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Forgiving Ourselves
Another kind of trouble that comes from thinking we can be perfect
is when we find we cannot forgive ourselves. You know you've heard
it from others, and you may have heard it from yourself: "I know
that God forgives me, but I cannot forgive myself." I have always
thought that that stance is a prideful one, but I have always had
difficulty explaining why I think so. Maybe this time I will get
it right: If I say I cannot forgive myself (even though God, who
is supposed to be the Boss, does forgive me), by what standard am
I measuring what I have done? Am I saying, "Well, I am imperfect
so what I did is understandable"? Or am I saying, in effect, "I
have the capacity to be perfect, so what I did is unforgivable, no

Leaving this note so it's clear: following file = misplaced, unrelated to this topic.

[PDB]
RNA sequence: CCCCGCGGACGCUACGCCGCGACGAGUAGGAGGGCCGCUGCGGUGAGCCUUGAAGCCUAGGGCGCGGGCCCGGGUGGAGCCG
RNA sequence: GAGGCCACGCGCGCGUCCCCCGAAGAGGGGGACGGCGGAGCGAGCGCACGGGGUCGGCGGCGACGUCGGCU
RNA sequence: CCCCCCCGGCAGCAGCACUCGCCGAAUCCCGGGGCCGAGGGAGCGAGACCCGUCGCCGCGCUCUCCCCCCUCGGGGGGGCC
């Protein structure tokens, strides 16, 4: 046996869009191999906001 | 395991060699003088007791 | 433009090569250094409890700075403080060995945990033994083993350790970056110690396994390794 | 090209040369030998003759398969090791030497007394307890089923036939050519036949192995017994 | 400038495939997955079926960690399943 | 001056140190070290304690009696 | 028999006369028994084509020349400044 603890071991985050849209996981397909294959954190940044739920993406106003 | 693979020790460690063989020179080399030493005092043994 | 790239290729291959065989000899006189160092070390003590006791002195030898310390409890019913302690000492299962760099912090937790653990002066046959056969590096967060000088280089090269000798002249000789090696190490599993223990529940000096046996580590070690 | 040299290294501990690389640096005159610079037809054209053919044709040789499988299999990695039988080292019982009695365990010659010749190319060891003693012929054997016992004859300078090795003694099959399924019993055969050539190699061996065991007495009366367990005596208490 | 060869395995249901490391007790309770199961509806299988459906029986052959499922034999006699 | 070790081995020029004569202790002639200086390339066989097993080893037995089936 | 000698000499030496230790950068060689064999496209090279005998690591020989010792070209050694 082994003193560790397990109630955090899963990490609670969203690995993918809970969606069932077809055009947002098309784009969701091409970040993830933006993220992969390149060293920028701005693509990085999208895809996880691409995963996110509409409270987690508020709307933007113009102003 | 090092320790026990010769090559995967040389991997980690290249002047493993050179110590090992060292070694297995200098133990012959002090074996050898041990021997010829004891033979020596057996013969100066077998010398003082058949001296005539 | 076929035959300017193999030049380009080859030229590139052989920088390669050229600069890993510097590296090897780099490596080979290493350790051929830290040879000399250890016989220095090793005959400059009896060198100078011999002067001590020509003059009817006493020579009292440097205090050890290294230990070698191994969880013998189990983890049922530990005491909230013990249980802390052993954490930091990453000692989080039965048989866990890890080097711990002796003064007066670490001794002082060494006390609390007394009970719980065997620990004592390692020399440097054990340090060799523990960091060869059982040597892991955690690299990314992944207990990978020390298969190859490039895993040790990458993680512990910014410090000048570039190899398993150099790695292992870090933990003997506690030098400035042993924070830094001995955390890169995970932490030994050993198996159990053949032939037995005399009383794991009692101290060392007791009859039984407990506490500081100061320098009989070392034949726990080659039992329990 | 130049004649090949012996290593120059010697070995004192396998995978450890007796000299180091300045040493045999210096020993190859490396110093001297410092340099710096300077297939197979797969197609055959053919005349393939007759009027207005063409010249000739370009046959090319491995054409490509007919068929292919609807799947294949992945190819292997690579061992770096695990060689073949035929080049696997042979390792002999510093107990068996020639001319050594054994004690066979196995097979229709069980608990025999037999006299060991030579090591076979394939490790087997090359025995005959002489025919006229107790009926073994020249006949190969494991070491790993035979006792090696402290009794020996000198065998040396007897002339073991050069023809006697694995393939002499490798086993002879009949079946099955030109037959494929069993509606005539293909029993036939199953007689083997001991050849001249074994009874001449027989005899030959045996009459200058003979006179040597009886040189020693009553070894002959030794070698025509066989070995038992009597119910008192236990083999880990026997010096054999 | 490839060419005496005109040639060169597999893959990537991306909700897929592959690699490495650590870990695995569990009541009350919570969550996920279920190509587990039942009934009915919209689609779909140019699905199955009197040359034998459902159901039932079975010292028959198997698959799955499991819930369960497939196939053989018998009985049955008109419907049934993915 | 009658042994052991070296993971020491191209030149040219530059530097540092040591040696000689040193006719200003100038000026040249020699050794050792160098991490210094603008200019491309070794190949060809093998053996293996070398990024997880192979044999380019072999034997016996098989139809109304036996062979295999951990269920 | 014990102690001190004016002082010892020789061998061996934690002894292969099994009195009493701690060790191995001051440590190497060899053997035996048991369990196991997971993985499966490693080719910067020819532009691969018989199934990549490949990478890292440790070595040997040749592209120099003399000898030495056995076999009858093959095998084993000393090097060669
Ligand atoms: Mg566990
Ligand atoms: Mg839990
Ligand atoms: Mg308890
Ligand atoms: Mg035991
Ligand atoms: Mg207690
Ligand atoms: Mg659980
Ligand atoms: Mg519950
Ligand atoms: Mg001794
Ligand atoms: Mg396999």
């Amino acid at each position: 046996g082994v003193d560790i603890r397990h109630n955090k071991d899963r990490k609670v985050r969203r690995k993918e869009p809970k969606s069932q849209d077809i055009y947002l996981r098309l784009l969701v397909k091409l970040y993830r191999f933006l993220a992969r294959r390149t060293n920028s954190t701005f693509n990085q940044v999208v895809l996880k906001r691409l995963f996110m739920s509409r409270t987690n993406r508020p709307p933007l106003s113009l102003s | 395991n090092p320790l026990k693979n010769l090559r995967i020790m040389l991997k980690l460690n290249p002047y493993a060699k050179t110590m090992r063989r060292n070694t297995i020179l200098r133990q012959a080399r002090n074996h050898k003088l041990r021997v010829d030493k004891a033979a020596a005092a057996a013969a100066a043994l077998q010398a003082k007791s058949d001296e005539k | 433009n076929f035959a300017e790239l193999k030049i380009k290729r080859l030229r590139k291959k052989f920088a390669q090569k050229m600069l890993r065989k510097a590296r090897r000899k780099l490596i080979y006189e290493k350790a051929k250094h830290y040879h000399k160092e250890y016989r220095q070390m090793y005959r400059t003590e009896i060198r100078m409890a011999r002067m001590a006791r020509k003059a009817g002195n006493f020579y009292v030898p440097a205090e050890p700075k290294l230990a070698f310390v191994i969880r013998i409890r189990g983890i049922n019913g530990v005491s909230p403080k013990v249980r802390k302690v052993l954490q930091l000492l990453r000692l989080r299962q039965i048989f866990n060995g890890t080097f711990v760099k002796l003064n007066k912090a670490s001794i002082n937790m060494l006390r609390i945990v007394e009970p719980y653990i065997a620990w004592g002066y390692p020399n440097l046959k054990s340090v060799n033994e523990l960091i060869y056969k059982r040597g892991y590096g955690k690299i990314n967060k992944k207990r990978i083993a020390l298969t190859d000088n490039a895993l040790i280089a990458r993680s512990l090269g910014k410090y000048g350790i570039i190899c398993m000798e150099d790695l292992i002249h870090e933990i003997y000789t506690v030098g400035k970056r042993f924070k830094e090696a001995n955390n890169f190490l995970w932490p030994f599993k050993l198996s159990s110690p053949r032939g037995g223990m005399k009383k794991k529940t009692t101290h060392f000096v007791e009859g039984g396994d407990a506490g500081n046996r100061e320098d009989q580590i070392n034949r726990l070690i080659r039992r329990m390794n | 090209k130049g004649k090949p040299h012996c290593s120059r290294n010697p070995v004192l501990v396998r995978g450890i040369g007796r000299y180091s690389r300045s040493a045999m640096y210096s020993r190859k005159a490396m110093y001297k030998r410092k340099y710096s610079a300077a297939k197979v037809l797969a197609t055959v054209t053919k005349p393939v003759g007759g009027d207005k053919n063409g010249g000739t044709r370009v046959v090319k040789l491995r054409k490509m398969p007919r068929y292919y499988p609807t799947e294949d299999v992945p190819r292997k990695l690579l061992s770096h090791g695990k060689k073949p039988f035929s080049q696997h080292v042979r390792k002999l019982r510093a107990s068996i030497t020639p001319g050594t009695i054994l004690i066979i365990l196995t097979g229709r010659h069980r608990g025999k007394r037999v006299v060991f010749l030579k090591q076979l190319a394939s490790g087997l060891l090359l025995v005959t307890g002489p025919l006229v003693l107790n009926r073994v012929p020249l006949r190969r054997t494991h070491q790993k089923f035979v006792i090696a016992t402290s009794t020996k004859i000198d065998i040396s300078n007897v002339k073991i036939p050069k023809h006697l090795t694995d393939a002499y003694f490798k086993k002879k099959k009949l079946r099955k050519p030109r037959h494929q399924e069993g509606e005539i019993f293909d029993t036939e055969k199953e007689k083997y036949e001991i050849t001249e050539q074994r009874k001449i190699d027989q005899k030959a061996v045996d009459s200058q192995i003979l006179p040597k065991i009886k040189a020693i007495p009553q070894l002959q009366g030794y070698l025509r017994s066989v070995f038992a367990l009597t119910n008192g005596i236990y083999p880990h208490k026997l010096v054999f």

matter what anybody says"? I believe that when we have been forgiven
by others and/or by God, but feel that we cannot forgive ourselves,
it is a prideful position to take. And I believe it comes from the
inner conviction that we should be perfect and that, unlike other
mortal beings, we have the capacity for that perfection. But we
cannot be perfect. So we should forgive ourselves, learn from it,
make restitution of one kind or another, and move on with our lives.

--from the sermon "Forgive Us Our Sins,
As We Forgive Those Who Sin Against Us"
(The Lord's Prayer Series)
by The Rev. Canon William A. Kolb

Read the sermon in its entirety.


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